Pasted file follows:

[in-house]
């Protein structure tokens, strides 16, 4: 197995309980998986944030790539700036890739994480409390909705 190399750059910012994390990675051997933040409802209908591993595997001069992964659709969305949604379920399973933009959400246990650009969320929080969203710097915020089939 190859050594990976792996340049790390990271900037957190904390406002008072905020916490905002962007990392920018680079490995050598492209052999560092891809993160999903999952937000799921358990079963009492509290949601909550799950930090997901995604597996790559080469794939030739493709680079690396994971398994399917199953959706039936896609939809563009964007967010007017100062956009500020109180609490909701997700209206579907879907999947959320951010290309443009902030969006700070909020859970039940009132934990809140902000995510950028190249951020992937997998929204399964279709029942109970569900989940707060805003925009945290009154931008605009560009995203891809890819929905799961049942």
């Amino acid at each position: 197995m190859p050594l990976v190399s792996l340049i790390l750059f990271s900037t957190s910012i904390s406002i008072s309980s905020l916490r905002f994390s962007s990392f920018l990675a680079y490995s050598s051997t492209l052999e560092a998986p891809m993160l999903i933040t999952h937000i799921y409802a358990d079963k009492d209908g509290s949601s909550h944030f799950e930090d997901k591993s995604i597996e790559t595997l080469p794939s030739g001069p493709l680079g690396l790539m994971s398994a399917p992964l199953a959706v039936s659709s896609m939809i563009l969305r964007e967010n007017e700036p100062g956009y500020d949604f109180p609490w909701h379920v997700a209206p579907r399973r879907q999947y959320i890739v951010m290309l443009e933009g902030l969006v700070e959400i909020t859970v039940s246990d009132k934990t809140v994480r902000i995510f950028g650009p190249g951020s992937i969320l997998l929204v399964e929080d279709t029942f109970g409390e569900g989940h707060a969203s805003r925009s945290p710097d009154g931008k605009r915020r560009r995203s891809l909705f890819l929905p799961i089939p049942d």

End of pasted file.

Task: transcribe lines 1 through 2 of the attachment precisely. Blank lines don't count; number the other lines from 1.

[in-house]
């Protein structure tokens, strides 16, 4: 197995309980998986944030790539700036890739994480409390909705 190399750059910012994390990675051997933040409802209908591993595997001069992964659709969305949604379920399973933009959400246990650009969320929080969203710097915020089939 190859050594990976792996340049790390990271900037957190904390406002008072905020916490905002962007990392920018680079490995050598492209052999560092891809993160999903999952937000799921358990079963009492509290949601909550799950930090997901995604597996790559080469794939030739493709680079690396994971398994399917199953959706039936896609939809563009964007967010007017100062956009500020109180609490909701997700209206579907879907999947959320951010290309443009902030969006700070909020859970039940009132934990809140902000995510950028190249951020992937997998929204399964279709029942109970569900989940707060805003925009945290009154931008605009560009995203891809890819929905799961049942």